United NationsDepartment of Economic and Social Affairs Sustainable Development


Mr. Chairman, Distinguished Delegates
Waste management is a major global challenge. In Israel,
such issues are compounded by the country's unique
demographic conditions: a high rate of population
growth, rising standards of living, accelerated building
and development, and continued industrial growth.
To address the challenges of both solid and hazardous
waste, the Ministry of Environmental Protection has
formulated policies based upon three driving principles.
First, and most importantly, to reduce waste at its source.
Second, to reuse and recycle waste.
And third, effective and safe disposal. This multilayered
approach seeks to turn waste from a hazard into a

The first decade of the 21st century has witnessed major
efforts to increase Israel's recycling rate and minimize
landfill use.
Such an achievement has been made possible through
legislative instruments, such as the Deposit Law on
Beverage Containers, the landfill levy which requires
landfill operators to pay a levy for every ton of waste
landfilled, the Tire Recycling Law and, most recently, a
draft Packaging Law, which will impose direct
responsibility on manufacturers and importers for
collecting and recycling the packaging waste of their
Revenues from these landfill taxes fund local recycling
and recovery projects.
On the local level, school and community-wide recycling
programs, along with campaigns aimed at increasing
public awareness on these issues.

Mr. Chairman,

Hazardous waste represents yet another major challenge.
To address this matter, strict enforcement measures for
any facility dealing with hazardous substances were
Permit applications for those dealing with hazardous
material require detailed and verifiable information on
the types and quantities of hazardous waste produced and
the treatment method for such waste.
Overall, Israel's policy on hazardous waste is based on
the ?3 R?s? Policy.
To promote the reduction, reuse, and recycling of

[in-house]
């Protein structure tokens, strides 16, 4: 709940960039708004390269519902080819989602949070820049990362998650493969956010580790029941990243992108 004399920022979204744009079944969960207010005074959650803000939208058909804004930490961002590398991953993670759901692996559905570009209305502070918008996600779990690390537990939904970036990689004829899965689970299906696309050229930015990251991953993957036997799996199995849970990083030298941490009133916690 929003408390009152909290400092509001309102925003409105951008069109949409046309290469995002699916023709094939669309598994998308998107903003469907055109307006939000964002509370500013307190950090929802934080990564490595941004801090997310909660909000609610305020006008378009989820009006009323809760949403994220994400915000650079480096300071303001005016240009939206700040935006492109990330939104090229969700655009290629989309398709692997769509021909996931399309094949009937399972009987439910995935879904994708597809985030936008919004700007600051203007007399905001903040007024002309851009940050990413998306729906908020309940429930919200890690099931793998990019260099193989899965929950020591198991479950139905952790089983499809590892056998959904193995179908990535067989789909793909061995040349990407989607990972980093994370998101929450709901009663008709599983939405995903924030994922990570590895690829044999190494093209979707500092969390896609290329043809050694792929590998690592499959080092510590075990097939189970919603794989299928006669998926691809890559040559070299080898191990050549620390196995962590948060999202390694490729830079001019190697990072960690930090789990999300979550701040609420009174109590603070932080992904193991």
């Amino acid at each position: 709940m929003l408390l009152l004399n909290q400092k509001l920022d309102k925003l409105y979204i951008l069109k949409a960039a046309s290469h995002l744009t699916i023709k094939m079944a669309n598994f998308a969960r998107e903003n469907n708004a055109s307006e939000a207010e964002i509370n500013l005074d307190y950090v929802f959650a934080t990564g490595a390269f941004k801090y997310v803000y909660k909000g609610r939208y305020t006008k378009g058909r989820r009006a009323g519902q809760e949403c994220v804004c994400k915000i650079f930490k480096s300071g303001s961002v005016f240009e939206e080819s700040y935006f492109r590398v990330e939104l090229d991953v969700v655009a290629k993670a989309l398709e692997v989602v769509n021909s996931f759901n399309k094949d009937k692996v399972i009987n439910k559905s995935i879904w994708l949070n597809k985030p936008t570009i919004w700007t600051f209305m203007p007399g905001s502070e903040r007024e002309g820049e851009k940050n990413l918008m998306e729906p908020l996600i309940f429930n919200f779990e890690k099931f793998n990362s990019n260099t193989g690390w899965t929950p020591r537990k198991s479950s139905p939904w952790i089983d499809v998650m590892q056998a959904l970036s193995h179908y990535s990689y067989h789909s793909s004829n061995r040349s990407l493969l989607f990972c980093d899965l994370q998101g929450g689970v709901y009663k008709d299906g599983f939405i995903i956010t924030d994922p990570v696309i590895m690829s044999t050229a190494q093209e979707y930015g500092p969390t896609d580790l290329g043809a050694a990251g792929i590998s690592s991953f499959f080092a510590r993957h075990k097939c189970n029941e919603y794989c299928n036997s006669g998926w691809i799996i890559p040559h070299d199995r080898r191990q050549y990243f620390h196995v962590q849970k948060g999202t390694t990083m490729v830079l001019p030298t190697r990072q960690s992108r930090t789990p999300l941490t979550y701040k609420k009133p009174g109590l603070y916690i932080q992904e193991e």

hazardous waste, the Ministry of Environmental
Protection grants financial incentives to industries for
projects that reduce hazardous waste.
The project has led to a decrease in hazardous waste
generation in Israel and has demonstrated that
environmental improvement is cost-effective.

Existing regulations on hazardous waste mandate the
disposal of hazardous waste at Ramat Hovav, Israel's
national site for the disposal and treatment of hazardous
Such regulations also allow for alternative hazardous
waste treatment under specific conditions. This leads to
nearly 30% rate of recovery of hazardous waste.
The Ramat Hovav facility handles inorganic, organic,
liquid and solid hazardous waste using different
treatment processes and technologies, including:
neutralization, detoxification, recycling, on-site
incineration, secured landfilling and stabilization of
inorganic waste before landfilling.
The older part of the site is currently undergoing a
comprehensive remediation process and at its completion
will be transformed into a state-of-the-art plant for the
treatment of hazardous waste, complying with the most
stringent safety and environmental standards.
While Israel continues to upgrade its facilities to cope
with hazardous waste, municipal waste, and construction
waste, Israel has also begun to promote a lifecycle
thinking approach on these matters ?? to shift from waste
management to materials management.
Such thinking joins together government and the private
sector and other stakeholders in order to increase
effective use of materials.
Thank you.